Category Archive: FAQs

Jun 18

What Makes Oregano and Mints So Invasive?

Gardening Jones talks about Mint and it's relatives.

In most climates, mints and other members of the mint family, which include oregano and all the balms, are very invasive. There are 2 reasons why: 1. This family’s roots are called rhizomes, and they can and will travel quite a distance underground. Check them out in the pic above. They are so determined in …

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May 29

The Answer is… Part 2

Gardening Jones answers some of the most commonly asked questions about growing food.

Here are a few more of the most common answers we give. If you have a question, chances are you’ll find the answer here or in Part 1. 1. It’s a determinate type. Why did my tomatoes suddenly stop producing when they were doing so well? If you planted a determinate type, you will get …

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May 15

The Answer is …

1. BER or Blossom End Rot is one of the earliest issues tomato growers face when the plants start producing. It is characterized by a soft or rotten spot on the tomato where the flower was, and probably the answer to the common question “What’s wrong with my tomato?” It is caused by the plant’s lack …

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May 01

8 Garden Lessons Learned the Hard Way

Gardening Jones takes a look at lessons learned the hard way.

Some garden lessons are learned by finding out what went wrong. It’s tough because it usually means less or no crop of that particular edible. But then, they are lessons you never forget. Planting broccoli near the strawberries. I couldn’t figure out why the broccoli plants were not doing well one year, and here it …

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Apr 15

Easy Raised Beds

building rasied bed

You can build a raised bed pert near anywhere. All you need is the right sun requirements for what you want to grow, and materials for the bed that will hold the soil. If the area you choose is on an incline, make sure you keep your bed level. Otherwise, after a rain you will …

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Mar 26

12 Plants that Help Save Gardening Space

Gardening Jones shares some plant varieties that can help you get more from your gardening space.

There are a number of plants that grow more compactly, thus saving you some gardening area. The yield will be less, but if space is an issue and canning tomato sauce isn’t, try some of these: Tom Thumb Peas, shown above. You can see that even at this small size, they are already flowering and …

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Mar 19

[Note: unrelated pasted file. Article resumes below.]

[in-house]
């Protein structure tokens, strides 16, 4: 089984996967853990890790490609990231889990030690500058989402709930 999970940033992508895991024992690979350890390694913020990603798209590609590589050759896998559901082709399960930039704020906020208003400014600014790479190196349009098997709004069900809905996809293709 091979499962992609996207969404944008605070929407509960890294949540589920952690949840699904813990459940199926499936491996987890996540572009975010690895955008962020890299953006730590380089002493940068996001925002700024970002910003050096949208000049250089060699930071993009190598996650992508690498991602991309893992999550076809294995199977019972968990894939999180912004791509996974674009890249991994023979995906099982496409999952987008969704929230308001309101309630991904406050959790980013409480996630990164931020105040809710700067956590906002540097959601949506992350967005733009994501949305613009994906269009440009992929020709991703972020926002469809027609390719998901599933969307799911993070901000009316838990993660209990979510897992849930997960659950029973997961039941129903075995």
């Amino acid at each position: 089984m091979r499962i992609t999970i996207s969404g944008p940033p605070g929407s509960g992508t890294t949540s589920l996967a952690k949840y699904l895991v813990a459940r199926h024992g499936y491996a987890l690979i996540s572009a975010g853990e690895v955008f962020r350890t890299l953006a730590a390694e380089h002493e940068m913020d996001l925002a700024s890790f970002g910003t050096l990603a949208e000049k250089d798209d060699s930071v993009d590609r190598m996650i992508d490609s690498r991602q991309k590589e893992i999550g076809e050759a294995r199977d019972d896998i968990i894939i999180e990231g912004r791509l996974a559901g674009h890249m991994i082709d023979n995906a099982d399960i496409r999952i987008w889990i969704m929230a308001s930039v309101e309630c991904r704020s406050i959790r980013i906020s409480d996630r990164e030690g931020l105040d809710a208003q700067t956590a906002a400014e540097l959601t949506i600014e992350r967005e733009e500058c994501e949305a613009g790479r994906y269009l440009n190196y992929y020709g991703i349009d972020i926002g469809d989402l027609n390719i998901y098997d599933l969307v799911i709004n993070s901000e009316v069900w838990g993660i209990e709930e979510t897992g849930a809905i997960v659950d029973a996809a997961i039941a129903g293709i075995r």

9 Tips for More Successful Transplants

A few simple tips to help your transplants thrive.

A few simple how-to’s can help your plants handle being transplanted better, and reduce the effects of transplant shock. Of course, always start with plants that have been hardened off. Moisten the soil your plant is in. This will help the soil stick to the roots, so the plant doesn’t have to experience a totally new …

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Mar 12

FAQ: About First True Leaves

Gardening Jones takes a look at what true leaves are, and what that means .

If you grow plants from seeds, you will likely hear many gardeners say not to transplant your seedlings until they have their first true leaves.   This isn’t exactly correct. My Dad has been gardening for 90 years, and he thinks that old gardener’s tale is funny. I’ll tell you why. But first, let me show …

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Jan 04

Avoiding Squash Vine Borers

Knock on wood squash vine borers have never been an issue for us, at least not yet. It tends to happen more in the South, but we are not immune here in the North. I have seen many social media posts by equaintances describing the devastation these hard to get rid of pests can cause, …

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Dec 19

5 Things to Know About Plant Pollination

Knowing how plants are pollinated can help you get a better harvest. The most confusion we see about pollination centers around the terms self-pollination and cross-pollinated. Here’s the deal: 1. Self-pollinated does not refer to a gardener moving pollen from a male flower to a female flower themselves. This is hand pollination. 2. This term is often, …

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